By Sunday night, there were still no named suspects, but Palmetto police chief Rick Wells told the local Bradenton Herald active investigations targeted several people and that no motive had been identified. He said at least one weapon used was an AK-47 assault rifle, and that there was no indication at all of gang involvement.
According to the Sarasota Herald-Tribune, some witnesses said Taryon Goff was the target. His sister, interviewed by the newspaper, said as she went ont to college and graduated from Florida State, he "made some bad decisions" and "fell into street life." Goff was the father of three, the paper said, including a 5-year-old girl. Gwenette Matthews, it said, was a 38-year-old nurse who was struck by a stray bullet inside the club.
Ironically, the shooting came just days after the Manatee County Commission approved with little discussion a measure on their "consent" agenda - part of the agenda usually adopted unanimously, without debate - that voided county laws restricting the use of firearms in public places like bars, libraries, parks, preserves and city and county buildings.
That move came after the National Rifle Assn. persuaded state legislators to approve $100,000 fines against counties and cities that pass their own gun ordinances, and fines of $5,000 a day for maintaining such laws on their books after a state deadline.
The local laws now will permit licensed guns in all those places and more. The commission, dominated by six Republicans and with just one Democrat, voted unanimously on Sept. 6 to void the local laws. One speaker noted the move was a reversal of the usual fervor for local rule.
In July the County Commission announced they would bulletproof their dais during their month-long vacation. Residents with loaded guns will have to wait in the lobby during city and county board meetings, as they are prohibited inside. One resident in favor of the ordinance announced at a commission meeting in June that he was legally carrying an unloaded pistol, and plans to bulletproof the dais emerged abruptly days later.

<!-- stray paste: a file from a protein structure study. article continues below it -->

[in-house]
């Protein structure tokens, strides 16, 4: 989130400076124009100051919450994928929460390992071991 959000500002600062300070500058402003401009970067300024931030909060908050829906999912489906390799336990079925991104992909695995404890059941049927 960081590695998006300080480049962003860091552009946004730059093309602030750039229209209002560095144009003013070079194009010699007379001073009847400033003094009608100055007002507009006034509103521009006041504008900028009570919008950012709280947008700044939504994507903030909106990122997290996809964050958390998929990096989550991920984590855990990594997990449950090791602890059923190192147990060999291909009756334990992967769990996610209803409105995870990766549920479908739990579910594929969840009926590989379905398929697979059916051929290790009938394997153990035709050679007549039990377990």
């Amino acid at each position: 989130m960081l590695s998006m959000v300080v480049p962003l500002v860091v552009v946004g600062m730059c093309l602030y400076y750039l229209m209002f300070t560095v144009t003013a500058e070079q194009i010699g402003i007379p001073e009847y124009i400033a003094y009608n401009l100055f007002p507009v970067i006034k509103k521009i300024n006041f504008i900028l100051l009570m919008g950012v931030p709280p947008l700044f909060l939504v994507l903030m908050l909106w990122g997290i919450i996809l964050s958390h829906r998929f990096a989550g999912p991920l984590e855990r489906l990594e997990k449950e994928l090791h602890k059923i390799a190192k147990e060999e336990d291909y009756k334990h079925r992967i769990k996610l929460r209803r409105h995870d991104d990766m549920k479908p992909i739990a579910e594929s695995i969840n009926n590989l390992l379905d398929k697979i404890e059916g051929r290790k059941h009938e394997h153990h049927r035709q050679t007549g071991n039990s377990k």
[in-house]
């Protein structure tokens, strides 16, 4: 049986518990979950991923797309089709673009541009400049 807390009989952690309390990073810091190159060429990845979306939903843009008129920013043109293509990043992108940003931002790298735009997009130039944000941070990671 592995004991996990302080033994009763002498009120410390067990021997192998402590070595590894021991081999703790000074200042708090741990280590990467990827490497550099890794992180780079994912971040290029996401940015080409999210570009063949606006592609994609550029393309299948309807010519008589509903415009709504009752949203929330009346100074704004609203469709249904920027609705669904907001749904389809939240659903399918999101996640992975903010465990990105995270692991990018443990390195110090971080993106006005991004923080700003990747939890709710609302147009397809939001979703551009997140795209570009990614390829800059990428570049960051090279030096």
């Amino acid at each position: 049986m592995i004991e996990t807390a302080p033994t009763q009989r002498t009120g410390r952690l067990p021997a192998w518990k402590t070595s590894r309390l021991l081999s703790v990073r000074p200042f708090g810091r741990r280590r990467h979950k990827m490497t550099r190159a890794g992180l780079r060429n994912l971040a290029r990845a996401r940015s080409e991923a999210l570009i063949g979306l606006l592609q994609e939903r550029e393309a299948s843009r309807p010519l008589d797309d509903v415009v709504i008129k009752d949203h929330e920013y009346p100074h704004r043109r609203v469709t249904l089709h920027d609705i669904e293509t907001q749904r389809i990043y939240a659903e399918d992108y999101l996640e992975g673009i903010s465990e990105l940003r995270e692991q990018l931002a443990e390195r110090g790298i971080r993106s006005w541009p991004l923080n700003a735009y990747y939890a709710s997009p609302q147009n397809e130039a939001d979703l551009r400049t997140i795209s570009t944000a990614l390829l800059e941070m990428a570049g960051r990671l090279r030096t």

Commission chair Carol Whitmore said in her announcement that the work had already been approved in secret and worried aloud that the commission might have violated state open records laws.
Police combed the crime scene at Club Elite, at 704 10th St. West in Palmetto, about 45 minutes south of Tampa and just across the Green Bridge from Bradenton, all day Saturday for clues to the identities of the attackers. They strung dozens of yards of yellow crime scene tape from doors and parking lots and nearby buildings where the gunshots broke windows, shattered glass doors and pierced parked vehicles.
[By Sunday night, the club - the scene of an exorcism service on Sunday morning - was dark and the tape had alll been removed. Two police sawhorses sat out front. ]
The shooting was reminiscent of many attacks in northern Mexico cities including Monterrey, Juarez and Tijuana where attackers associated with drug cartels have opened fire inside nightclubs with automatic weapons, firebombs and grenades, killing many innocent people.
It was not clear whether the two victims, Goff and Matthews, were targeted. Other than at least one automatic rifle and a pistol police said were used by the gunmen, there were no other immediate indications a drug war was involved. Rarely, however, do such vicious assaults occur without preceding or corresponding acts of revenge, whether between drug cartels, gangs or individuals.
It was the third shooting since December 2010 at the bar, which sits at the corner of a major intersection of U.S. 41 and 10th St. W. in Palmetto. In December, a young patron was shot dead in the club's parking lot in a case that was ruled self-defense. A woman shot a bullet into the ceiling of the club in June, police records show.